Ranger 3.2 TDCi Double Cab XLT AT 4×4
We tested this bakkie before in 2.2 and 3.2 guise but I have to say this facelifted version is even better. Ford has really pulled out all the stops to improve an already good vehicle. The interior sets the standard for the bakkie sector.
You can move effortlessly between 2WD and 4WD high mode or low mode with what Ford calls Shift-on-the-fly. It waltzes over any obstacle effortlessly.
I really like the e-Locking Rear Differential, ESP braking system and the clever underseat storage.
The big turbo diesel puts out a massive 470 @ 1500 – 2750 and achieves a claimed 8.6L/100km. I got just over 10L/100km.
It is a pleasure to drive on and off-road. It has the power. To do almost anything… a bakkie should.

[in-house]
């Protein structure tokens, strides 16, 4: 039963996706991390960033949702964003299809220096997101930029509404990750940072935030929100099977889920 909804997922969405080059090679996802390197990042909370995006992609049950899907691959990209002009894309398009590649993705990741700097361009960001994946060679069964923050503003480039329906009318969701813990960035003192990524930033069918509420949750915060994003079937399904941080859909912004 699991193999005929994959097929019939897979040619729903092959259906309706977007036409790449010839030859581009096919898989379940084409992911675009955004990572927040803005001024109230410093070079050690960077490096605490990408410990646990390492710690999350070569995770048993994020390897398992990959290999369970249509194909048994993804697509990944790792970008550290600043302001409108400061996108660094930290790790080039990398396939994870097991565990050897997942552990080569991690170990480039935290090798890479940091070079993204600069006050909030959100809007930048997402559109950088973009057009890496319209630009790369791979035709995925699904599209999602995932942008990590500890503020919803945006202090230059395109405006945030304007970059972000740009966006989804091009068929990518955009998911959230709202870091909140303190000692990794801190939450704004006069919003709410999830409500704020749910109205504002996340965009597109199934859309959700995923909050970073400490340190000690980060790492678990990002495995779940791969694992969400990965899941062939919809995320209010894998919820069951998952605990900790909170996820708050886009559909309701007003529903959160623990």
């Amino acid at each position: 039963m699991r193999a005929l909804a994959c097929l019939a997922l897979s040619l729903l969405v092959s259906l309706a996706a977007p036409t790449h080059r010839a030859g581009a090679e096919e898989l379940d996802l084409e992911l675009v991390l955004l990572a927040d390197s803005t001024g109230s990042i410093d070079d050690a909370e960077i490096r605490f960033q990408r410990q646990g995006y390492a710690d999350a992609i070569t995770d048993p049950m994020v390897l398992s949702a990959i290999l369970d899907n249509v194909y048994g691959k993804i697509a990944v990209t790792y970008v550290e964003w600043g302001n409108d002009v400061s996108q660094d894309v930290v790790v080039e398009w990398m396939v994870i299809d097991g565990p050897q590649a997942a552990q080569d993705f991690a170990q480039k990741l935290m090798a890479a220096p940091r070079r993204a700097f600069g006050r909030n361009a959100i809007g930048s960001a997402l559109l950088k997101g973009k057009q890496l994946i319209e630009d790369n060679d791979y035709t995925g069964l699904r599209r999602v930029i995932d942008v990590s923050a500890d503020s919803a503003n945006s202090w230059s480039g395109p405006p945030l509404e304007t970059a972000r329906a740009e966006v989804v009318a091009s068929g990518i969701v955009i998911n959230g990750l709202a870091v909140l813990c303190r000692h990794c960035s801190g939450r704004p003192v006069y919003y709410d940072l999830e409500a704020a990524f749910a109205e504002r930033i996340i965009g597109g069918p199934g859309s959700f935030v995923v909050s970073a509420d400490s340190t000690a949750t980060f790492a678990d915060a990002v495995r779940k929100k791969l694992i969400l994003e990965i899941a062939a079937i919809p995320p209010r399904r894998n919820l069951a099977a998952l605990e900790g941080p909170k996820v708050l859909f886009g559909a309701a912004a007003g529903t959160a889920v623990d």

There are a number of trim and equipment levels to choose from
Base – Fleet workhorses: manual windows, vinyl flooring, no ABS or air-con
XL – Mid-level: ABS, ESC, radio with bluetooth, electric windows
XL plus – Heavy duty: like XL but adds 4×4, dual batteries, expanded wiring harness, 17” wheels and AT tyres
XLS – With instrument panel incorporatingSYNC® with a CD player and Bluetooth.
XLT – With even more goodies for the leisure market, and dual colour 4.2-inch TFT screen.
Wildtrak – Top of the range is our equivalent to the Raptor in the bigger US Ford bakkies.
The Ford Ranger and Toyota HiLux are somewhat different but they are equals. One does some things better than the other and vice versa.
I personally prefer the Ranger above the HiLux.
The bakkie as tested costs R570 900